A haunted 16th Century stately home was blessed by a priest yesterday before it is turned into a state-of-the-art children’s activity centre.
Sprawling Condover Hall, a Grade I listed Elizabethan building, has been plagued for decades by ghostly figures, gray ladies, eerie footsteps and doors mysteriously closing themselves.
The property is believed to be cursed after an innocent butler was framed and executed for the murder of his master.
Reverend Michael Gillions carried out the religious blessing – designed to calm evil spirits and bring peace – in rooms where children will sleep and eat.
Condover Hall will open next April as a high-tech residential and activity centre providing room for 500 school children every week.
Priest Gillions, 73, of the Parish Church of St Andrew & St Mary, Condover, Shropshire said: ”Because Condover Hall is so solid there is a sense of security which I hope will be reinforced by this blessing.
”When the children arrive they will be struck by the grandeur of their surroundings, the wealth and the history that lie behind it.”
A spokeswoman for school trips provider JCA, which is rebuilding Condover, added: ”We will be doing everything in our power to ensure that any possible hauntings are eradicated from Condover Hall.
”We have a team who are currently working on refurbishing the building to turn it in to a children’s residential and activity centre.
”But it is important to us to reassure people that despite the past hauntings and sightings, the venue is blessed and safe for both children and staff.
”There is a huge amount of history to a place as beautiful and well-built as Condover. We want to make sure that’s a virtue.”
The butler was executed by the testimony of Lord Knyvetts son who had secretly stabbed his father to death and then blamed it on the butler.
Stumbling down the stairs of the basement, Knyvett is said to have reached out his bloodied hand leaving an imprint upon the wall that defied any attempts to wash it away.
No matter how hard the work, it would simply reappear. Later the hand-print had to finally be chipped out of the brick, rumour has it.
As he was hung from the gallows, the butler is believed to have said: ”Before heaven I am innocent, though my master’s son swears me guilty. And as I perish an innocent man, may those who follow my murdered lord be cursed.”
As no heir to Condover Hall has prospered since the butler’s unjust death, locals believe the butler’s curse still affects Condover Hall.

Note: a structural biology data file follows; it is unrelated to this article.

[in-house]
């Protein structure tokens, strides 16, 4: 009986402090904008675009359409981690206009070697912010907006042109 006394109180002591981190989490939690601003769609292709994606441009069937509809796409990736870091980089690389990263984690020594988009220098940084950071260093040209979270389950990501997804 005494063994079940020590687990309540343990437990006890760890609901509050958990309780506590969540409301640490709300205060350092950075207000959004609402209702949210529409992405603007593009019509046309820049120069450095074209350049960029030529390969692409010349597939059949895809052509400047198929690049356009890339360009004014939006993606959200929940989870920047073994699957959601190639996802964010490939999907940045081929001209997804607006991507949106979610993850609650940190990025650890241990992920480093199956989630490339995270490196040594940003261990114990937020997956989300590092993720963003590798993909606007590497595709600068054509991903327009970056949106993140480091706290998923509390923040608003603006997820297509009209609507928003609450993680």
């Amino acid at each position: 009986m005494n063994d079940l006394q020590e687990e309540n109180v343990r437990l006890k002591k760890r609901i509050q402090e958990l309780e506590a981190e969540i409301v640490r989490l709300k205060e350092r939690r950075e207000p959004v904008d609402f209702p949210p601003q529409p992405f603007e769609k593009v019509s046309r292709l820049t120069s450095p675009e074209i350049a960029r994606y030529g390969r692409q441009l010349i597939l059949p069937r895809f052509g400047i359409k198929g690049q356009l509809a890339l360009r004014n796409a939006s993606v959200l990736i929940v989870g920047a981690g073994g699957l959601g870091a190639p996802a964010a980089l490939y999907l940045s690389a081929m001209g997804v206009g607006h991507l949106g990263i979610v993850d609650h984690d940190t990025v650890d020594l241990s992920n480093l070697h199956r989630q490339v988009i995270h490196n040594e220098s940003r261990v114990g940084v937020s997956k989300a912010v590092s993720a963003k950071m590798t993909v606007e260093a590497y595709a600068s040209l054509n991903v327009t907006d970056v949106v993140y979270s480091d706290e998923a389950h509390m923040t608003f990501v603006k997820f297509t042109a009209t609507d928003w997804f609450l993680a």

Many visitors to the hall since have reported seeing a grey lady.
JCA purchased the house as part of a plan to build a residential educational facility for school children.
When completed it will have the largest ropes course in the UK and will have children’s activities such as abseiling, buggy building, circus skills, fencing and parachuting.
When completed it will have a state of the art high and low ropes course and will have children’s activities such as abseiling, buggy building, circus skills, fencing and parachuting.
Condover Hall is steeped in history with earliest records describing the Saxon village of
Condover as a rural manor, forming part of the estate of Roger De Montfort, Earl of Shrewsbury.
The mansion house, as seen today, was built for Thomas Owen, purportedly by Walter Hancock, a distinguished Shropshire mason from Much Wenlock.
In 1947 the Hall was acquired by the RNIB which opened the first school in Great Britain for blind children with handicaps.
The property was then bought by the current owners who, after an extensive refurbishment programme, ran it as a school for the last four years.
JCA will offer courses at Condover Hall which focus on enjoyable outdoor learning for primary school children in year 4 (eight years old) and above covering many areas in the National Curriculum.
The new Government supports that every young person should experience the world beyond the classroom and have some hands on experiences.
It will feature themed rooms in main building including the ‘Laser Room’, ‘the Wizard Room’ and the ‘Dance Studios’.
Janie Burt, Managing Director, JCA commented: ”JCA is delighted to have purchased this incredible historic property and the team is very excited about the upcoming development.”
The centre will appeal to primary school groups within a 100 mile reach of Condover Hall. This will include the cities and towns of Liverpool, Birmingham, Wolverhampton, Coventry and Worcester.
The planned opening of JCA’s new flagship site is in April 2011. A four night trip will start from #156 per child.